“No, I think it was the other Ernest Hemingway.”

I wish I’d heard the rest of this conversation between two Americans who passed me in the street in Havana.

It would explain a lot if there was more than one, as the ubiquitous Ernest seems to be irrevocably linked to so many places – Paris, Spain, Venice, Key West, Havana … how much easier to achieve if there was more than one of him.

I seem to have spent a lot of time stalking Hemingway around the world. This was Paris in 2007 –

Venice in 2013 –

… although I didn’t actually make it to Harry’s Bar.

Then, finally, Havana in 2020 – and a pilgrimage to Hemingway’s house, Finca Vigia.

Good old Ernest …

… always one of the in-crowd.

When he left Cuba in 1961, after more than two decades there, the government appropriated his house and turned it into a museum. He left everything behind – it looks as though he’s just popped out to El Floridita for a daiquiri – so you have a very good sense of what it was like in his day. You can’t go inside, but all the windows are open, so you can wander around the outside and peer in to see just what a Nobel-winning author’s house looks like.

I wasn’t surprised by the books, the hunting trophies –

or the drinks’ trolley –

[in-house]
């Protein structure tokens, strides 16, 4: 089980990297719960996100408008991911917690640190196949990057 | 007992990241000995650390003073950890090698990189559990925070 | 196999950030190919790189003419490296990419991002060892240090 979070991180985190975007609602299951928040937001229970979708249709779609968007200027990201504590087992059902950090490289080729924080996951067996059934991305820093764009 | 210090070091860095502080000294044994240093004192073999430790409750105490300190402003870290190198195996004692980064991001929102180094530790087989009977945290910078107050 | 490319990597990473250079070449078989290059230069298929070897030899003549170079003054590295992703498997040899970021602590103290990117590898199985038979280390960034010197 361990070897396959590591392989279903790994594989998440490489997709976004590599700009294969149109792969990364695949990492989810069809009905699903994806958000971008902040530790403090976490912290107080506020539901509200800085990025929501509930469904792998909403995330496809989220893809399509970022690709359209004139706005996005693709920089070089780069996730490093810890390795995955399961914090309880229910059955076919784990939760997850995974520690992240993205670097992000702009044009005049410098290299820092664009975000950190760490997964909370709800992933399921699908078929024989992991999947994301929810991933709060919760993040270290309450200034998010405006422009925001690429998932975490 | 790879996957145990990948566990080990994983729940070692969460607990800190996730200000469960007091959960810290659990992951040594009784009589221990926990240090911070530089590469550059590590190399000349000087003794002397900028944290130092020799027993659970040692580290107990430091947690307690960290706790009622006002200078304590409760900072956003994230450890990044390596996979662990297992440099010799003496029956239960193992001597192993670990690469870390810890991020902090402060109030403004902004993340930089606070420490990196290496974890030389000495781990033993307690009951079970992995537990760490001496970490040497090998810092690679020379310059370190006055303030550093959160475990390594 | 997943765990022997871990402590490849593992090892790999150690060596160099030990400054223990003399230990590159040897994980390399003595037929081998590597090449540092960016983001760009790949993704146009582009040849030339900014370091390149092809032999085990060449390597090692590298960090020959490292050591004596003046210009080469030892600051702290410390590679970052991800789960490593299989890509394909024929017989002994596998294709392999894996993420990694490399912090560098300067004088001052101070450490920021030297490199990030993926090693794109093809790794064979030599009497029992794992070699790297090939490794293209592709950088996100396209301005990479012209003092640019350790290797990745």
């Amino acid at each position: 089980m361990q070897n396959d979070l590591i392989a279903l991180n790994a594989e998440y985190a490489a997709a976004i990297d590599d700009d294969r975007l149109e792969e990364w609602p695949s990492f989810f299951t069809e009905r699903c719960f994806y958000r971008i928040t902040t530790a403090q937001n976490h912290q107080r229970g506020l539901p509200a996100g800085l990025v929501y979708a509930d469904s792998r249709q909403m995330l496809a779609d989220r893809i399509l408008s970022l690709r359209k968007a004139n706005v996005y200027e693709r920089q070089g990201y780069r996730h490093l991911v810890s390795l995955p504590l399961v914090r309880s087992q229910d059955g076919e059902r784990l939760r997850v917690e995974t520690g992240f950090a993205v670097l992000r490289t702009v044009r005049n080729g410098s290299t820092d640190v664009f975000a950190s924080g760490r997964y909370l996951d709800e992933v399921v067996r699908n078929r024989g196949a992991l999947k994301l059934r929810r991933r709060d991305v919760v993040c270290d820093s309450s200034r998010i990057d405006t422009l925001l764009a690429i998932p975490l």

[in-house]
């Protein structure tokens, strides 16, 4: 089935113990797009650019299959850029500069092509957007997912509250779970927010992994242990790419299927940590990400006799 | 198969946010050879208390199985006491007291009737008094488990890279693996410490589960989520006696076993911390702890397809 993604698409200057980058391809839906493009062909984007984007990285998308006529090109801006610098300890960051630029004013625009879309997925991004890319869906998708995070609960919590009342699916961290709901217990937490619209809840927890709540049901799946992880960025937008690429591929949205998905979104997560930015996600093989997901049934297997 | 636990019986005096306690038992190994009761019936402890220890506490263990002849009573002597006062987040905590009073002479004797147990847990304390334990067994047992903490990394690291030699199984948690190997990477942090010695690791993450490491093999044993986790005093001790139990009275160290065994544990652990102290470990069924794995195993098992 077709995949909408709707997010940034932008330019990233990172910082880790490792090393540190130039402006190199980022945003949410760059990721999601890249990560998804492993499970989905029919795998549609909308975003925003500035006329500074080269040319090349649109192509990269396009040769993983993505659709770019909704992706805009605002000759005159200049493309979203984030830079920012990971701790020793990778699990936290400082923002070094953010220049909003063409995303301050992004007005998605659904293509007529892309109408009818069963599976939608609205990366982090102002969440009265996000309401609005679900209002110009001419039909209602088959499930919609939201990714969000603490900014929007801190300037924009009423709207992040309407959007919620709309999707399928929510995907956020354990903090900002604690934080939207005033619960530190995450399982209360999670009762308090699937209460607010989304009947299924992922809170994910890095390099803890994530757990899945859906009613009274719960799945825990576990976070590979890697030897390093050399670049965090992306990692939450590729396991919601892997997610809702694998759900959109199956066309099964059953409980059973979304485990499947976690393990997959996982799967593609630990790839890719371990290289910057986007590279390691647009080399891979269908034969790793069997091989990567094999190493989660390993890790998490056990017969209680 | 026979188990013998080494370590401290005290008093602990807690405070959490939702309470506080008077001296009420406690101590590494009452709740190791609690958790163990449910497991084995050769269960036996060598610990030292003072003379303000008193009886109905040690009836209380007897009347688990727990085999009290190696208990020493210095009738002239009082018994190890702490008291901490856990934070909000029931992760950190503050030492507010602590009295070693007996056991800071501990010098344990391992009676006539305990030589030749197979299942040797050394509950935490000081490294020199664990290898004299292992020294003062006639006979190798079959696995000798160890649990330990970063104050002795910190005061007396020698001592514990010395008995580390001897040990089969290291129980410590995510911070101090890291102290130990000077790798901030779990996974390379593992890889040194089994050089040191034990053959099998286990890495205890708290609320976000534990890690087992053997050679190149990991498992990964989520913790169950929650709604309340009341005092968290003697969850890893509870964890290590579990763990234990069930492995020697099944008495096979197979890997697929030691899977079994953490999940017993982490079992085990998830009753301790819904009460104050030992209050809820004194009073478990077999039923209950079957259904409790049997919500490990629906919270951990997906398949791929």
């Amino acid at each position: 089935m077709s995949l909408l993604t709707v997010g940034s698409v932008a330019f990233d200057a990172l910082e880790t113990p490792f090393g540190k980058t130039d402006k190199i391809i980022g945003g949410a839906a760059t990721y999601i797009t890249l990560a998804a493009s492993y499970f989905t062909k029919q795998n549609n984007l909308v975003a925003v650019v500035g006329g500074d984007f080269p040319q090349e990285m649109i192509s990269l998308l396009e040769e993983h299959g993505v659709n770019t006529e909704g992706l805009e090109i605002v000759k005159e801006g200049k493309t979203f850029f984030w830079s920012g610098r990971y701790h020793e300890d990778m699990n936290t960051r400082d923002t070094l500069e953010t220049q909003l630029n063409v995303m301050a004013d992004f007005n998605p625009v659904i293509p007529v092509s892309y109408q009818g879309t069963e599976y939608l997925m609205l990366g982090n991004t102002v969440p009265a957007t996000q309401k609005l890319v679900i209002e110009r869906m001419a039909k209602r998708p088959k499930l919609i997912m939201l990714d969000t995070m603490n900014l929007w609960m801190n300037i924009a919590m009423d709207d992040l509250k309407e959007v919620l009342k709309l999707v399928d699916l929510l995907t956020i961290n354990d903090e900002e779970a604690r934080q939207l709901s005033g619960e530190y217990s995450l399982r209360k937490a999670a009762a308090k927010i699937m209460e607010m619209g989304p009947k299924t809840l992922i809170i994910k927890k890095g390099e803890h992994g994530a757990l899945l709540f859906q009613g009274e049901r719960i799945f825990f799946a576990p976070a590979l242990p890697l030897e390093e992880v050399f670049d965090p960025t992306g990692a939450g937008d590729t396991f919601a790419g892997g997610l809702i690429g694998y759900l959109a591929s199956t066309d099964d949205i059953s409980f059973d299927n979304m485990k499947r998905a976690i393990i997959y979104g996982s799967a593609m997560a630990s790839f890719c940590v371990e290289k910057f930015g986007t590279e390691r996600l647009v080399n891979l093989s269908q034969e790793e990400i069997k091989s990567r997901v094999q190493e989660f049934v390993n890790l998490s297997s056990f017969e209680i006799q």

But I was surprised by all the chintz –

He really doesn’t strike me as a chintzy-type; I would have had him down as more of a leather Chesterfield man.

According to our guide, Hemingway had 57 cats and 9 dogs. That blows my theory out of the water that it’s single women of a certain age who obsessively collect cats … but perhaps it was just the influence of all that chintz. I don’t know what happened to the cats, but there is a small dog cemetery in the grounds of Finca Vigia –

For a distinguished author, he’s remarkably unimaginative in his choice of names.

Finca Vigia is in a beautiful spot, just outside Havana on a hill with cooling breezes and a wonderful view.

Hemingway had a boat, a swimming pool, a tennis court and a lookout tower with a huge telescope plus a day bed for siestas. The pool house is full of photos of him entertaining celebrities like Charlie Chaplin and Ava Gardner – and yet he still had time to write ‘The Old Man and the Sea’ and ‘For Whom the Bell Tolls’ while he lived here … a remarkable work ethic.

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